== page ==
Try to clear your mind and focus on the present moment. Scan the room for an object to focus on. Describe the object to yourself. Use these questions as prompts:
- What details about the object haven’t you noticed until just now?
- What is the most unique aspect of the object?
- How do you think someone came up with the idea for the object?
- What might be the oddest or unexpected way someone has used the object?
Simple questions like this are easy to incorporate into our daily lives to get us all out of our own heads and into the present moment.
Put pen to paper and write out worries.
Jot your thoughts in a notebook. Getting them out of your head and on to paper will be helpful in gaining clarity on the issue at hand since you have to think of the right words to describe your feelings. Also, once you note concerns, your brain won’t work overtime to remind you of what ails you every few moments. Don’t overthink this process or worry that someone may read it – you can shred it as soon as you are done.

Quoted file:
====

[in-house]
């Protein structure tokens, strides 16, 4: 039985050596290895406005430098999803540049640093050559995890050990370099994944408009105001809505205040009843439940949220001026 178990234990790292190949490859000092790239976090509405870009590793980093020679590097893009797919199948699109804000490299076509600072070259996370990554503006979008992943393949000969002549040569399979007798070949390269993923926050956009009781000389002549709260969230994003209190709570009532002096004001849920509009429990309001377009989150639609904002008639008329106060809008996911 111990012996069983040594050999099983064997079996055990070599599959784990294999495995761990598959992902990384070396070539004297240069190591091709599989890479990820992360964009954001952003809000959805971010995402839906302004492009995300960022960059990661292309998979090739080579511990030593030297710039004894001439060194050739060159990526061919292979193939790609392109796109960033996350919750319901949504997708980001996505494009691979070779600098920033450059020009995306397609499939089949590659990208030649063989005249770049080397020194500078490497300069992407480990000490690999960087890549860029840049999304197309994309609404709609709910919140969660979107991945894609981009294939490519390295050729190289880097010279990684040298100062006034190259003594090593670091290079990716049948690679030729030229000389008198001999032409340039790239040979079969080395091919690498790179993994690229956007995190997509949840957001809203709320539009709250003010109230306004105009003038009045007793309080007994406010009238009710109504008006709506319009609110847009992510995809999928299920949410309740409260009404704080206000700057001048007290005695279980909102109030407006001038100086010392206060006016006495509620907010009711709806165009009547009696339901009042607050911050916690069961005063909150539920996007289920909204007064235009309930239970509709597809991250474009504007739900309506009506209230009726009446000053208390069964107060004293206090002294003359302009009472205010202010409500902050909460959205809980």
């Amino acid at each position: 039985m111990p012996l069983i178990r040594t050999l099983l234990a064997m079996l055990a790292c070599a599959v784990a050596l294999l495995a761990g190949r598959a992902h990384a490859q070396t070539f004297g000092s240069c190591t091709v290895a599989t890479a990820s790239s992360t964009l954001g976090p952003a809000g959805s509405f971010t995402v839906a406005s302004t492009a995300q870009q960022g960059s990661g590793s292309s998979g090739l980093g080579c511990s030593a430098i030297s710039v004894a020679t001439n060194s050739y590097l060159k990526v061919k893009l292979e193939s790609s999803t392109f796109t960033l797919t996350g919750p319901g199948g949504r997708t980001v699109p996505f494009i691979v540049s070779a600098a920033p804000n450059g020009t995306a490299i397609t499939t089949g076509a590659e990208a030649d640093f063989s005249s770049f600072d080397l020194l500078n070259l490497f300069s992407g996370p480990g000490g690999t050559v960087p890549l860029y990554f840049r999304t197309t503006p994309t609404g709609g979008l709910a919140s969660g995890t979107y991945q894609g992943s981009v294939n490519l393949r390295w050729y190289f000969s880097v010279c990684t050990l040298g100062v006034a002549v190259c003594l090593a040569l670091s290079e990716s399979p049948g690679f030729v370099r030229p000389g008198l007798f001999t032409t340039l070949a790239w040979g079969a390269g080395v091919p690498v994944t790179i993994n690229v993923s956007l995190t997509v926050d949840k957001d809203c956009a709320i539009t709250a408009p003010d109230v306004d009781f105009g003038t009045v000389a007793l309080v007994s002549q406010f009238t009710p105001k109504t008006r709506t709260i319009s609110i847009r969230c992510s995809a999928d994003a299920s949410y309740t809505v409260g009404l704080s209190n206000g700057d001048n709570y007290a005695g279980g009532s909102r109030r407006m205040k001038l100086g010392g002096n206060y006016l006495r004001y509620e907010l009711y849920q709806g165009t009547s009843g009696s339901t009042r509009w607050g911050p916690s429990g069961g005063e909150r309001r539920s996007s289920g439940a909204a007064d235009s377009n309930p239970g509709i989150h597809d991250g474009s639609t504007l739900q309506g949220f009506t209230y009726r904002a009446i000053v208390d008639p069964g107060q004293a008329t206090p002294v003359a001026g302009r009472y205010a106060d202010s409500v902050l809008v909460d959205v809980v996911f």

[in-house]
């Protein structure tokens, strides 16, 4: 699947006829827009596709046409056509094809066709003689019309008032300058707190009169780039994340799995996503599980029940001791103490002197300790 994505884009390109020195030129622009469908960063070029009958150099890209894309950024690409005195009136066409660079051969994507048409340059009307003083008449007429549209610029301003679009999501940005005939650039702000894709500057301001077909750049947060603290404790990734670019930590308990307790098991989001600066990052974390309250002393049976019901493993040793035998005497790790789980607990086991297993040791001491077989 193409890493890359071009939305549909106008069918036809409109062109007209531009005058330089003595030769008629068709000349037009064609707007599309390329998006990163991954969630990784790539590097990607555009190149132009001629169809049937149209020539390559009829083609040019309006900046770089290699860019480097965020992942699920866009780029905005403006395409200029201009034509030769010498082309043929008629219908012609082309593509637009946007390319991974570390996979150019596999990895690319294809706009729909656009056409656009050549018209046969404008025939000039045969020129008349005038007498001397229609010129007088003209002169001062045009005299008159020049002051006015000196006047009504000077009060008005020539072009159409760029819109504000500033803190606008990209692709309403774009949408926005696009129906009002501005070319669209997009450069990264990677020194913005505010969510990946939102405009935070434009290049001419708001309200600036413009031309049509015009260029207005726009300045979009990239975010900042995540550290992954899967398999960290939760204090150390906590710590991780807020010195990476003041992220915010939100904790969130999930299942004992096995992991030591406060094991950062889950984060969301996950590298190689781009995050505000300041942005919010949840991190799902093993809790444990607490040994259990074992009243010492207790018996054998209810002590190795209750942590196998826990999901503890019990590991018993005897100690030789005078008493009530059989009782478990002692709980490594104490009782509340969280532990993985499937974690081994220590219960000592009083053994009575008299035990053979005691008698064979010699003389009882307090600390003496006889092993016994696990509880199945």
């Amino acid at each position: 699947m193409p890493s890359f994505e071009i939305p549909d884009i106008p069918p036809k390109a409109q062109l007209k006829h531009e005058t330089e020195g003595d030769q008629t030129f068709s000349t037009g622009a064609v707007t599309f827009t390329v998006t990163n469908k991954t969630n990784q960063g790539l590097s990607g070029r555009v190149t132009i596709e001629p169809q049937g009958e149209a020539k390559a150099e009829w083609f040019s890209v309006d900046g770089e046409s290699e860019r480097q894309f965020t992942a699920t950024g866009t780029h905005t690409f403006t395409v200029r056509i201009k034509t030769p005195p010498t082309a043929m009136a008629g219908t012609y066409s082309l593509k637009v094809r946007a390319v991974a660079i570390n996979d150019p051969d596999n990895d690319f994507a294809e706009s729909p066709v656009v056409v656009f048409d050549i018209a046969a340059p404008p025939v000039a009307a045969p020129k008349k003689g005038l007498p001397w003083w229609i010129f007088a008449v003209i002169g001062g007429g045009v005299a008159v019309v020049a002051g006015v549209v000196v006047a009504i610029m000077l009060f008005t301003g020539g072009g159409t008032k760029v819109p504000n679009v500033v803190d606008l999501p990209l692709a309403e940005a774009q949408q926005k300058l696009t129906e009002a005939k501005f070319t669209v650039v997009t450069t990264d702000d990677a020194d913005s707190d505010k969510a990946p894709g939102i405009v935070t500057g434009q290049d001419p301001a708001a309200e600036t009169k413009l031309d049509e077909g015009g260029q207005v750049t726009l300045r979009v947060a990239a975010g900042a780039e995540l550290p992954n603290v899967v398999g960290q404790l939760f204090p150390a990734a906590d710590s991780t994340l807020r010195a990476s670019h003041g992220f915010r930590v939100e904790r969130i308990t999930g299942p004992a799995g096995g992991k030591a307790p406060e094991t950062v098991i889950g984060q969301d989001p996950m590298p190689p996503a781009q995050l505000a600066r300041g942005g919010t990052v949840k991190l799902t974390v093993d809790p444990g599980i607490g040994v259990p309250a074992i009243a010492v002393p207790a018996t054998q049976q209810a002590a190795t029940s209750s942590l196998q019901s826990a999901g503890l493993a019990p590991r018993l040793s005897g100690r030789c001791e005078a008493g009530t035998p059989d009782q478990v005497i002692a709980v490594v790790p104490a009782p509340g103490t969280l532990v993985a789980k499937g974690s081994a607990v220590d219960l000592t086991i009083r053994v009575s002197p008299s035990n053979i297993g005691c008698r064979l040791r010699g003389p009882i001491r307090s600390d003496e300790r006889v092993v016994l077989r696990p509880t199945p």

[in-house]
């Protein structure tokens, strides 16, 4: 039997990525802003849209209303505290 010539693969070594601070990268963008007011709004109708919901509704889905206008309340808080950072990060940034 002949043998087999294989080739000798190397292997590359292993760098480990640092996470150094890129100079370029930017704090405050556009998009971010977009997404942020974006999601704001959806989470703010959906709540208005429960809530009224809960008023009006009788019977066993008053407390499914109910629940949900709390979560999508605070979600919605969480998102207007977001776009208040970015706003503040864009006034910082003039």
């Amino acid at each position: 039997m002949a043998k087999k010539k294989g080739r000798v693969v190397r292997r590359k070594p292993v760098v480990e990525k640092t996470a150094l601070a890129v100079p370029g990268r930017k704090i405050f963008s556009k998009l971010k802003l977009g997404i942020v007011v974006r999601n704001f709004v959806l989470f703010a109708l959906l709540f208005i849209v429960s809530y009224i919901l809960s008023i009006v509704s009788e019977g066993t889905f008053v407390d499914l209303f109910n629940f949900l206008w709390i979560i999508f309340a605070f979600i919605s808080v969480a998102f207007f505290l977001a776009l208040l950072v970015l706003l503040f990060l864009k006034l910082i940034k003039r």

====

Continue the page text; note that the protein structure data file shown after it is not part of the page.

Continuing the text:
Is there a thought or specific worry you can pinpoint that might be the source of your work anxiety? Try this exercise from the Centre for Clinical Interventions where you ask yourself to write down the factual evidence for and evidence against the worry.
For example, perhaps you are running late on a deadline and are worried you won’t make get your project in on time. You may be telling yourself a story about how failing to meet the deadline might result in you losing your job. What evidence do you have that supports this story? What evidence do you have that contradicts this story?
I like to go on to think about the actual worst thing that could happen and how I would deal with that outcome. Often you’ll find that you’re creating a more worrisome story in your head than the reality of the situation in front of you.